• Tim Hudson suffered a gruesome fracture of his right ankle when he was stepped on while covering first base by runner Eric Young Jr. on Wednesday night. Hudson had taken a scoreless effort into the eighth inning when the injury occurred.

“I saw them get tangled up,” Dan Uggla told the Atlanta Journal-Constitution. “I was just hoping he Charley-horsed him or something. I didn’t see the extent of it. Once I saw Huddy’s reaction, I was like, ‘Oh, no. This isn’t good.’ …

“He was kind of in disbelief, obviously in a lot of pain. You could see just the thoughts going through his head, ‘This can’t be happening. … This is unbelievable.’ That sort of thing. I know he was in a lot of pain.”

Young expressed remorse for what happened.

"I'm hustling down the line like I always do, going for the base," Young said. "I saw his foot, as I'm going for the base, right there in the middle, as I came down, I knew I didn't get any of the base. I know I got all of his foot. I pretty much knew it was probably broke right as I did it, and that's why I sprinted right back to him and tried to console him as much as I could and apologize.

"I was able to see Tim before they took him to the hospital. He told me it wasn't my fault, just one of those freak plays that happened."

Read more on the injury and reaction in the Post and Daily News.

Evan Gattis, Uggla and Andrelton Simmons all homered against Jeremy Hefner as the Braves beat the Mets, 8-2 at Citi Field. Hefner surrendered six runs (five earned) in 4 1/3 innings. He became the first Mets pitcher to allow three homers in a home game this season. Hefner has allowed 13 earned runs in 6 1/3 innings over his past two starts. Daniel Murphy had two doubles, but also committed two errors.

Columnist John Harper in the Daily News summarizes the night.

Read game recaps in the Post, Newsday, Star-Ledger, Record, Times and MLB.com.

• Read more on Wright’s status after getting struck with his own bat in the Star-Ledger and Daily News.

Lucas Duda and Travis d’Arnaud returned to game action for the first time Wednesday, in the same Gulf Coast League game. D’Arnaud went 1-for-3 and caught five innings in his first official action since fracturing the first metatarsal in his left foot on April 17 with Triple-A Las Vegas.

Duda, who landed on the DL with an intercostal muscle strain on his left side after a June 21 game, went 0-for-2 with a walk. He played five innings in left field. It would have been far more noteworthy because of the implications for Ike Davis if Duda had played first base, but that was not the case. Read more in the Post.

Jonathon Niese, on the DL with a shoulder issue, is ready to pitch in a Gulf Coast League game this weekend or shortly thereafter. He likely will need multiple rehab starts before returning, so rejoining the Mets in mid-August is most likely. Read more in the Star-Ledger.

Jenrry Mejia joined the Mets in advance of Friday’s start opposite Jordan Zimmermann in Game 1 of a doubleheader at Nationals Park. Matt Harvey opposes Ross Ohlendorf in the nightcap that day. The other matchups that series: Dillon Gee versus Dan Haren on Saturday and Carlos Torres versus Taylor Jordan on Sunday.


Adam RubinThe San Francisco Giants annually host a sleepover for fans on the night of a day game at AT&T Park.


Mejia told Jorge Castillo in the Star-Ledger that he has bone spurs in his right elbow that will need to be surgically removed during the offseason. Doctors proposed removing them during spring training when the issue first flared up, but Mejia preferred taking anti-inflammatory medication to get through the discomfort and to deal with it after the season. Read more in the Journal and Record.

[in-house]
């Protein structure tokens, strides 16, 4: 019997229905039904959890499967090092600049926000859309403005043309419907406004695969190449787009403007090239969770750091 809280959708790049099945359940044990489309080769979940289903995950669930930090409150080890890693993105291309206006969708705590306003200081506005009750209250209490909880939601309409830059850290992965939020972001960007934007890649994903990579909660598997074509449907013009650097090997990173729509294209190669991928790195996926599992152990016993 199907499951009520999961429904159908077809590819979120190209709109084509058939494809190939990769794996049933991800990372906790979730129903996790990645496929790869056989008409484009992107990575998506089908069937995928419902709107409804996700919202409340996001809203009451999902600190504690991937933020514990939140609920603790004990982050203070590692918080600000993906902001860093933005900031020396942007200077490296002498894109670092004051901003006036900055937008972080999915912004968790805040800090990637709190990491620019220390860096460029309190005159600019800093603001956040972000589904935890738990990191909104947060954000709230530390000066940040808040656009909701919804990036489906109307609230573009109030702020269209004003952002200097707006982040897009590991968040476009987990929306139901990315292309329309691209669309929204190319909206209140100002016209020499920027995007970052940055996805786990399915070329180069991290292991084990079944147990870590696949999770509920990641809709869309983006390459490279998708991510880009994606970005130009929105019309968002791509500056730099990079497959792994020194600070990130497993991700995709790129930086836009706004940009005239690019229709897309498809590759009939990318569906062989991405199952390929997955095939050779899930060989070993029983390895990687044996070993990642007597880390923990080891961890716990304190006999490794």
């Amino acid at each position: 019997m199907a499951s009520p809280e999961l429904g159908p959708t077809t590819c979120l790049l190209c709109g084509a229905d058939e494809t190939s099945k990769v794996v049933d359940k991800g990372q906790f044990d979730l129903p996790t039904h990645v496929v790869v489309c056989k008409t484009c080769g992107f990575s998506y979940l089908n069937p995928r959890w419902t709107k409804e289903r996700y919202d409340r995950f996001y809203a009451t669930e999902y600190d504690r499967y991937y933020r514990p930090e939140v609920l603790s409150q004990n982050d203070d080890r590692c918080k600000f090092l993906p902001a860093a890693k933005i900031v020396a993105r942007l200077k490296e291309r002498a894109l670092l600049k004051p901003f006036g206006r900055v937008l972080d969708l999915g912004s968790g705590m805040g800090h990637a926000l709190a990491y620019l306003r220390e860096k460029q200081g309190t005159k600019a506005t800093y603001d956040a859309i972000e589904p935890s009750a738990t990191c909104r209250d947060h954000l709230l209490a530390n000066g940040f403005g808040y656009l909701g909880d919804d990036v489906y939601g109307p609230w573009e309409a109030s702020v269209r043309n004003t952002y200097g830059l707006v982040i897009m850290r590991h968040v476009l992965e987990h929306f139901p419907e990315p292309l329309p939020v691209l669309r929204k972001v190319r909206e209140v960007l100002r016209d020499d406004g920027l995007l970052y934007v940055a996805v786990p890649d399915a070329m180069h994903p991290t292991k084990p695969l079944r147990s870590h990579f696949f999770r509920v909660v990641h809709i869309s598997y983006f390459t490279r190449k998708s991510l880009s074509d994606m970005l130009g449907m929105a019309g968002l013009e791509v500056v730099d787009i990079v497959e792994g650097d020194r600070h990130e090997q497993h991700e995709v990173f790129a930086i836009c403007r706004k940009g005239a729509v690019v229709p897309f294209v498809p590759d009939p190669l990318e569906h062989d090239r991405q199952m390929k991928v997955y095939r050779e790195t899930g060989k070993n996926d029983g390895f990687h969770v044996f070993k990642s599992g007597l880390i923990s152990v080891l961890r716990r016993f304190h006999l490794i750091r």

• Matching an event annually staged at San Francisco’s A&T Park, the Mets will host a sleepover for fans at Citi Field on Aug. 10. Unlike with the Giants, it will not occur the night of a home day game. Tickets, which range $175-$200 per person and include admission to the Sept. 28 game against the Milwaukee Brewers, go on sale at 10 a.m. today at Mets.com/sleepover. The Mets also announced PR man Jay Horwitz bobblehead day will be held Aug. 23. There’s also a Third Eye Blind concert after that game against the Detroit Tigers.

• Columnist Larry Brooks in the Post suggests the Mets are laying the groundwork for a brighter future.

• Mark Cohoon became the all-time innings-pitched leader in Binghamton history and closer Jeff Walters matched Jerrod Riggan’s B-Mets single-season record with save No. 28 in a 6-3 win against Reading. Read the minor league recap here.

BIRTHDAYS: Billy Wagner, now spending time with his alpacas, turns 42. … Where’s Mota? Guillermo Mota is celebrating his 40th birthday.

TWEET OF THE DAY: YOU’RE UP: Should the Mets hold onto Marlon Byrd unless overwhelmed by a trade offer?

Market watch: Three Mets trade scenarios

July, 18, 2013
7/18/13
2:30
PM ET
Bobby Parnell, Alex Rios and Marlon ByrdGetty Images, USA TODAY SportsThe Mets have finally found an affordable closer in Bobby Parnell, so don't look for him to get moved. Alex Rios is a potential acquisition, but they'd have to get overwhelmed to trade Marlon Byrd.
Sandy Alderson wants the Mets to remain competitive for the remainder of the reason. So the GM will not be trading off pieces to clear room for prospects to play unless the organization receives a noteworthy return.

"What we've been trying to do for the last several years is stockpile talent, clear payroll with significant complications, and then be as competitive as we can possibly be without sacrificing Nos. 1 and 2,” Alderson said. “In order for us to sacrifice No. 3 [competitiveness], it has to be a material advantage in talent for us to do that. Is that going to happen? I don't know."

Here’s the case for the three July 31 trade-deadline scenarios: